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Software for Reproducibility Part 2: The Tools

Posted in UC3

Last week I wrote about the workshop I attended (Workshop on Software Infrastructure for Reproducibility in Science), held in Brooklyn at the new Center for Urban Science and Progress, NYU. This workshop was made possible by the Alfred P. Sloan Foundation and brought together heavy-hitters from the reproducibility world who work on software for workflows. I provided some broad-strokes overviews last week; this week, I’ve created a list of some of the tools we saw during the workshop. Note: the level of detail for tools is consistent with my level of fatigue during their presentation!


  • Presenter: Andrew Davison
  • Short description: Sumatra is a library of components and graphical user interfaces (GUIs) for viewing and using tools via Python. This is an “electronic lab notebook” kind of idea.
  • Sumatra needs to interact with version control systems, such as Subversion, Git, Mercurial, or Bazaar.
  • Future plans: Integrate with R, Fortran, C/C++, Ruby.

From the Sumatra website:

The solution we propose is to develop a core library, implemented as a Python package, sumatra, and then to develop a series of interfaces that build on top of this: a command-line interface, a web interface, a graphical interface. Each of these interfaces will enable: (1) launching simulations/analyses with automated recording of provenance information; sand (2) managing a computational project: browsing, viewing, deleting simulations/analyses.


  • Presenter: Carole Goble
  • Short description: Taverna is an “execution environment”, i.e. a way to design and execute formal workflows.
  • Other details: Written in Java. Consists of the Taverna Engine (the workhorse), the Taverna Workbench (desktop client) and Taverna Server (remote workflow execution server) that sit on top of the Engine.
  • Links up with myExperiment, a publication environment for sharing workflows. It allows you to put together the workflow, description, files, data, documents etc. and upload/share with others.

From the Taverna website:

Taverna is an open source and domain-independent Workflow Management System – a suite of tools used to design and execute scientific workflows and aid in silico experimentation.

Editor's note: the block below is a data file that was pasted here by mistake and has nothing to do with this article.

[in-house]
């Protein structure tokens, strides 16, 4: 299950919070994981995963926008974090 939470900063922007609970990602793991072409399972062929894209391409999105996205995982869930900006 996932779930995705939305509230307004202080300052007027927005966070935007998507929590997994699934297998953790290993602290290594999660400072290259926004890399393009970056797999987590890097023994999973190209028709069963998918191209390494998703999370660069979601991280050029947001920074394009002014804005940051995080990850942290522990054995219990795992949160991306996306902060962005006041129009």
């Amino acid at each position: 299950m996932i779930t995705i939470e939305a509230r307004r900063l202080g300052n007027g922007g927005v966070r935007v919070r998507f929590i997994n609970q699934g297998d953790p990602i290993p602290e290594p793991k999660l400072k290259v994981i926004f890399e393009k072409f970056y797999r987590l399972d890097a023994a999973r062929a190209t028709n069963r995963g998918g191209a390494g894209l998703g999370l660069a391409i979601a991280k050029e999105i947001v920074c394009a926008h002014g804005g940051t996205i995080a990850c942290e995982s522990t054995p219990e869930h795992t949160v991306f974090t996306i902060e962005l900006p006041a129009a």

IPython Notebook

  • Presenter: Brian Granger
  • IPython notebook is a web-based computing environment and open document format for telling stories about code and data. Spawn of the IPython Project (focused on interactive computing)
  • Very code-centric. Can integrate text (i.e., Markdown), LaTeX, images, code etc. can be interwoven. Linked up with GitHub.


  • Presenter: James Taylor
  • Galaxy is an open source, free web service integrating a wealth of tools, resources, etc. to simplify researcher workflows in genomics.
  • Biggest challenge is archiving. They currently have 1 PB of user data due to the abundance of sequences used.

From their website:

Galaxy is an open, web-based platform for data intensive biomedical research. Whether on the free public server or your own instance, you can perform, reproduce, and share complete analyses.


  • Presenter: Sergey Fomel
  • Geophysics-focused project management system.

From the Madagascar website:

Madagascar is an open-source software package for multidimensional data analysis and reproducible computational experiments. Its mission is to provide

  • a convenient and powerful environment
  • a convenient technology transfer tool

for researchers working with digital image and data processing in geophysics and related fields. Technology developed using the Madagascar project management system is transferred in the form of recorded processing histories, which become “computational recipes” to be verified, exchanged, and modified by users of the system.


  • Presenter: David Koop
  • VisTrails is an open-source scientific workflow and provenance management system that provides support for simulations, data exploration and visualization.
  • It was built with ideas of provenance and transparency in mind.  Essentially the research “trail” is followed as users generate and test a hypothesis.
  • Focus on change-based provenance. keeps track of all changes via a version tree.
  • There’s also execution provenance – start time and end time; where it was done etc. this is instrument-specific metadata.